What It Now Costs To Get An INSEAD MBA

INSEAD bills itself as “the business school for the world”

Conventional wisdom might lead one to believe that if you go to a one-year MBA program it should cost half as much as a more traditional two-year version. Afterall, even beyond the tuition bill, there are all those living expenses that have been cut in half.

But that’s not always true. Just look at what incoming MBA students this year will pay to attend the ten-month program at INSEAD, one of Europe’s very best business schools. The tuition alone is now €80,800, or $95,344 at current currency rates (little more than ten years ago tuition was €45,000). Compared to the two-year tuition at Harvard Business School of $144,000 this year, that seems like a bargain.

On the other hand, however, it also means that even at full sticker price, Harvard is offering an extra full year at just $48,656, with the opportunity to land a high-paying summer internship that on average pays a median of $16,000 for two months’ work.

HARVARD IS FAR MORE GENEROUS WITH SCHOLARSHIP SUPPORT

And then there is the scholarship money. With an endowment of $3.3 billion, roughly 15 times the size of INSEAD’s cash hoard, Harvard Business School can afford to be far more generous. INSEAD says that 28% of its students get scholarship grants that range between €8,000, or $9,440, and €35,000, or $41,300. The school does not disclose on its website the average or median scholarship grant.

Harvard, which will hand out more than $34 million in MBA scholarships this coming year, says that roughly half of its students receive discounts on their tuition bills. This year, the average scholarship grant at HBS is about $37,000 a year. Even if you take the mid-point of INSEAD’s scholarship range, a highly generous estimate, INSEAD’s grants might average closer to $25,000, or $12,000 a year less than HBS, or a whopping $49,000 under the average two-year grant at Harvard. And only 28% of the students get scholarship money at INSEAD versus the 50% or more at HBS.

But you can’t exactly count on a scholarship, wherever you go, and at Harvard only those who can demonstrate financial need are in the running for a grant. At INSEAD, the awards are handed out on both need and merit.

THE TOTAL COST INCLUDES MANY UNAVOIDABLE EXTRAS 

Still, the full costs at any business school really kick in when you add up the costs of all the extras. And at INSEAD, there are a lot of extras. The school lists ten different additional expenses for its MBA students, from an estimated $10,000 for accommodations in Fontainebleau, France, to an estimated $5,500 for meals.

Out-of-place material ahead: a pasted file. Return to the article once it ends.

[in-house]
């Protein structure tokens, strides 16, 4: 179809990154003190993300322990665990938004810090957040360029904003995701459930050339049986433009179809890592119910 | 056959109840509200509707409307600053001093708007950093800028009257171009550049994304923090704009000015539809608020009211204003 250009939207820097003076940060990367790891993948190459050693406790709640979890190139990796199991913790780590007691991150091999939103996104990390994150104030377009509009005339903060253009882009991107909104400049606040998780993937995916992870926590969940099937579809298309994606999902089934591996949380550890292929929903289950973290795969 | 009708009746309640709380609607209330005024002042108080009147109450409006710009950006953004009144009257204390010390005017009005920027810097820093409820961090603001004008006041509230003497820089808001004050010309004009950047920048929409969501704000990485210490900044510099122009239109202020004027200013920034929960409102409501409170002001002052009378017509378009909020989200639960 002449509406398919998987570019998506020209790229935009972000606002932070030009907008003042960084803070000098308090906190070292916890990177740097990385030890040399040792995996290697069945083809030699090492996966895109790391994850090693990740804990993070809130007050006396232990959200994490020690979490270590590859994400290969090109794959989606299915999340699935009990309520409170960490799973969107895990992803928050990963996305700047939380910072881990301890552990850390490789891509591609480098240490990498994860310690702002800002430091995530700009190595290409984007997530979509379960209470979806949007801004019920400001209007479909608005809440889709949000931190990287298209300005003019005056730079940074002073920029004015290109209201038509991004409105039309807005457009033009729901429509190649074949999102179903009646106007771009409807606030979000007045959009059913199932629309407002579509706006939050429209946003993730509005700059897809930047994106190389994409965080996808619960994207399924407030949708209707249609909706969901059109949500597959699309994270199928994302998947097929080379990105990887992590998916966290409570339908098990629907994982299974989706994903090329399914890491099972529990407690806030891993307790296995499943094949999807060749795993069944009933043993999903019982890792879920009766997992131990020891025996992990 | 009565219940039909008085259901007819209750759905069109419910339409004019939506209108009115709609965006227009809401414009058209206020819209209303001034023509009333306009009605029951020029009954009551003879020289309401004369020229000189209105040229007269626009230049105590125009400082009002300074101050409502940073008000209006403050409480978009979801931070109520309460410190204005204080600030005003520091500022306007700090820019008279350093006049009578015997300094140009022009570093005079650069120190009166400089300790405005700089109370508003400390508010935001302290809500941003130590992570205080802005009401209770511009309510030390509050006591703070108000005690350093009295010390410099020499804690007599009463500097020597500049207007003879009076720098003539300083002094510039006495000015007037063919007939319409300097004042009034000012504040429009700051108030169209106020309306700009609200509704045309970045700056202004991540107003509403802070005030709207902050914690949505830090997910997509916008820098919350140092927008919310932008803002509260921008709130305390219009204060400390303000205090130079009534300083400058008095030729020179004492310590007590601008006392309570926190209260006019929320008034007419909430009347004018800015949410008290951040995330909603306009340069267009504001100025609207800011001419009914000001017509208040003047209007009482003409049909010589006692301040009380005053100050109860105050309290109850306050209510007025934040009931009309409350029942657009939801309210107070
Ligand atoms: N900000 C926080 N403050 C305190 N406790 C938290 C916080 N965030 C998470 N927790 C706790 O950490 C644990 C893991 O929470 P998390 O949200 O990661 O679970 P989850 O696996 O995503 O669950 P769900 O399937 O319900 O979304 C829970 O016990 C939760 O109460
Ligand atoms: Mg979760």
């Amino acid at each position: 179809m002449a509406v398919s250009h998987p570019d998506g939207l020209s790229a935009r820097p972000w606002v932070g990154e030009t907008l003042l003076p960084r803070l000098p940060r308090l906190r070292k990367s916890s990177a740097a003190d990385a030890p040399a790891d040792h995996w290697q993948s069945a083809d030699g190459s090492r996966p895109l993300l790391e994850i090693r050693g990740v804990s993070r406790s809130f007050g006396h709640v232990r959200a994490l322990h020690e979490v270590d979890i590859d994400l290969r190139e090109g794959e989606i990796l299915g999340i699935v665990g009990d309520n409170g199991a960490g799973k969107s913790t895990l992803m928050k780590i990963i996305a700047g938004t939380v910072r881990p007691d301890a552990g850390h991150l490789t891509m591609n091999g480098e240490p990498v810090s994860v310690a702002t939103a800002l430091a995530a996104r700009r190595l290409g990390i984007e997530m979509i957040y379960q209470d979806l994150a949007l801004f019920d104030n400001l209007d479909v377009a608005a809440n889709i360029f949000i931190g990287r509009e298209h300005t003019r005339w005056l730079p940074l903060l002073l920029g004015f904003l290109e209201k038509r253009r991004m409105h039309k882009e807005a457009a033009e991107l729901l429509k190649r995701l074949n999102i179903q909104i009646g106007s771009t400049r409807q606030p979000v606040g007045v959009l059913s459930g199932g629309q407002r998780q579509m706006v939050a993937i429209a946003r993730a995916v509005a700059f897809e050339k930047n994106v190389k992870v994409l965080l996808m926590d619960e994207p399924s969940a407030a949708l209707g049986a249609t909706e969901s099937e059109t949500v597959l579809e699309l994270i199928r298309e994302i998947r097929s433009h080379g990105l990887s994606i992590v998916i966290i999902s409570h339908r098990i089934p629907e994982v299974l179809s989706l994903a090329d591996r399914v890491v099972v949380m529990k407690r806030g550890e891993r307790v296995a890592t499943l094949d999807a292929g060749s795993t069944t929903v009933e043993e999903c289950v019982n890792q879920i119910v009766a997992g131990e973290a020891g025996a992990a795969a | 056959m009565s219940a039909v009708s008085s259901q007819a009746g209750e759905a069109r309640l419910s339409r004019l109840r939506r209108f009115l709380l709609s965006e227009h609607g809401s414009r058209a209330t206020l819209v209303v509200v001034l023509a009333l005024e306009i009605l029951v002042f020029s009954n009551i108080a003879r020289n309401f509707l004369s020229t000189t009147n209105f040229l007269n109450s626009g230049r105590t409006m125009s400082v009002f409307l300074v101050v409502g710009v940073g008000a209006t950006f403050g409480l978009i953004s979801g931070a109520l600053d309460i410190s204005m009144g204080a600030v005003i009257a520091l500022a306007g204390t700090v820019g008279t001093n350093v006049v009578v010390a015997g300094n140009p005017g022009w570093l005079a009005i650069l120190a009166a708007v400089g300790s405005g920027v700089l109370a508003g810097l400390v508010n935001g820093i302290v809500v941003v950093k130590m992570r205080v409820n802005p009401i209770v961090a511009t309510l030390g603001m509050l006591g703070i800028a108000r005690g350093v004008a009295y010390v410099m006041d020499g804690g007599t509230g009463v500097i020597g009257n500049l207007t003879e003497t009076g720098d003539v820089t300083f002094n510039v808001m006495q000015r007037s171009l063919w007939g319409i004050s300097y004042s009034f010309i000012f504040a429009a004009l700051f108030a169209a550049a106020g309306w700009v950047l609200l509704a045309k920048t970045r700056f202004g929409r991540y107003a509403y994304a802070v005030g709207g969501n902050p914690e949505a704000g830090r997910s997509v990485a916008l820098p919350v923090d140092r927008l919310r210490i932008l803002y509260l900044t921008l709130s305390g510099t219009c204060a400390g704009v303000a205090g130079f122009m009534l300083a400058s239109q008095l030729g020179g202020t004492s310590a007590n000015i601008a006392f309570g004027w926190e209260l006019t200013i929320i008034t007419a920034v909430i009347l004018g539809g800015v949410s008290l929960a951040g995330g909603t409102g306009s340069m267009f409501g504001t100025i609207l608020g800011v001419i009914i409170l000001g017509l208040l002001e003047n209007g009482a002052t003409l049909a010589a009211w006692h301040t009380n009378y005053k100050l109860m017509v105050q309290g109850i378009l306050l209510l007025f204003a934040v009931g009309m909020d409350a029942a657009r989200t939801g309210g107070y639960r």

There is also $1,900 for an optional business foundations program; $633 for transport; $2,000 for a student exchange and job search, $2,000 for field trips, $1,500 in relocation expenses (many students move between the school’s Singapore and Fountainbleu campuses), $400 for a telephone, $1,000 for a laptop, and an estimated $3,900 for a car lease if a student is in Fontainbleu. By the way, INSEAD says that if you are on the Singapore campus, you can add another $1,500 in costs for housing and food, though you are less likely to need a car.

Add all these up and the total comes to nearly €29,000, or $34,000, in extra costs, above the $95,344 tuition, for an all-in bill of $129,367 in France or $126,496 in Singapore. That’s still well below Harvard’s total cost of $213,600. But recent INSEAD grads, as is often the case at every school, think some of the school’s estimates are too conservative.

THE COST FOR EXTENSIVE TRAVEL & PARTIES WITH CLASSMATES ADDS UP 

Jonathan Levi, who graduated with his MBA from INSEAD in 2013, estimates that he spent €300 to €400, $354 to $472, a week on food and alcohol. At nearly €13,000, that’s more than twice the school’s estimate of €5,500 for meals in France or €6,000 for meals in Singapore—and his estimates are based on prices that are already four years old. “Food and alcohol will vary in cost obviously, but figure at least €300-400 a week, because you’re eating and drinking out a lot, and the campus cafeteria isn’t cheap,” he says in a post on Quora.

“Don’t forget National Week celebrations (usually €150 for the full week’s festivities, and there are something like 10 of them), extensive travel nearly 1-2x a month by plane or car, hotels hostels and AirBNBs, 32SGD drinks at KuDeTa, and of course, PARTIES,” explains Levi. “It’s very easy to spend well over €1,000 a month on social activities, and you won’t question it because you’d rather go into debt than miss out (many make this choice). A trip to Meribel will cost you a lot, and don’t fool yourself into thinking that social expenses are once in a while. At INSEAD they are every week at least once. I figured the 10 months cost me just shy of €40k above and beyond tuition… But I also traveled a lot (23 countries, God knows how many flights) and changed campuses, so I paid property agents twice.”

Bottom line: A great MBA education is going to cost you, even if you do it in ten months.

DON’T MISS: WHAT A HARVARD MBA NOW COSTS or WHAT IT NOW COSTS TO GET A WHARTON UNDERGRADUATE DEGREE

About the Author...

John A. Byrne

John A. Byrne is the founder and editor-in-chief of C-Change Media, publishers of Poets&Quants and four other higher education websites. He has authored or co-authored more than ten books, including two New York Times bestsellers. John is the former executive editor of Businessweek, editor-in-chief of Businessweek. com, editor-in-chief of Fast Company, and the creator of the first regularly published rankings of business schools. As the co-founder of CentreCourt MBA Festivals, he hopes to meet you at the next MBA event in-person or online.